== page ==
ABC’s “The Last Defense” is living up to its name for subject Julius Jones.
Thanks to some new evidence of racial bias uncovered by the ABC documentary, death row-inmate Jones could get a new hearing from the Oklahoma Court of Criminal Appeals (OCCA), which has now withdrawn a June order denying a defense attorney’s requests to look at evidence of racial bias by a jury, per The City Sentinel. The judges also concluded they could not ignore court mismanagement of exhibits earlier this year.
“The Last Defense” found that one of the jurors who convicted Jones, who is black, in the 1999 murder of Paul Howell used the N-word during deliberations about the then-defendant.
.@thecitysentinel reports that the #Oklahoma Court of Criminal Appeals has withdrawn its order refusing to review evidence of racial bias in the #OklahomaCounty jury that sentenced #JuliusJones to death. @justice4julius @lastdefenseabc #deathpenalty
— Robert Dunham (@RDunhamDPIC) July 26, 2018
Jones’ lawyer Dale Baich said to TheWrap in a statement, “The word used by the juror is offensive, and this undermines Julius’ conviction. Racism has no place in the criminal justice system. We expect the court to take this claim seriously and hope to have the opportunity to litigate this issue at a hearing.”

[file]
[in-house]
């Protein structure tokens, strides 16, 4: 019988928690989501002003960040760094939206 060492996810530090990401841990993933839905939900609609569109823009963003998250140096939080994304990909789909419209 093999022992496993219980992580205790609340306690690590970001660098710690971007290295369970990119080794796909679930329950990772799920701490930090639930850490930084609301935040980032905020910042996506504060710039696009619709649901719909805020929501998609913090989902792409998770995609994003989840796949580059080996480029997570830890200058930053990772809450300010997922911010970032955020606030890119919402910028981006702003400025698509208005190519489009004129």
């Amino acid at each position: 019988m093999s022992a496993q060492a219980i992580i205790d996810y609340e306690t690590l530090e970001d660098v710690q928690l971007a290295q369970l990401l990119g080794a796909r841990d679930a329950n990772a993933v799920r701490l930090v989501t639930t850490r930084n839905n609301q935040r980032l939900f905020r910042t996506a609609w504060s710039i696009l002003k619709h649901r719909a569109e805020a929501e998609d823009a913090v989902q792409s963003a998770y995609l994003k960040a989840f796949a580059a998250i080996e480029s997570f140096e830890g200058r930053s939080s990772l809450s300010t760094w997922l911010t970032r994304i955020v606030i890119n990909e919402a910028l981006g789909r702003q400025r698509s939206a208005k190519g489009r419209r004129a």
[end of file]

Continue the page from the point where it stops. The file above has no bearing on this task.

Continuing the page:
Here is Baich on Twitter:
— dale baich (@dbaich) July 26, 2018
ABC did not have a statement for us at press time.
Jones, who was a 19-year-old star athlete and went to the University of Oklahoma on an academic scholarship at the time of the crime, was convicted and given the death sentence for the 1999 murder of Oklahoma businessman Paul Howell in 2002. Jones’ conviction came nearly two-and-a-half years after the murder, when he was 21 years old.
Howell was robbed of his 1997 GMC Suburban and shot in the head in front of his parents house in Oklahoma after returning from a shopping trip with his two young daughters.
Jones has appealed the case multiple times, but has been on death row for 16 years.
Pamela Chelin contributed to this story.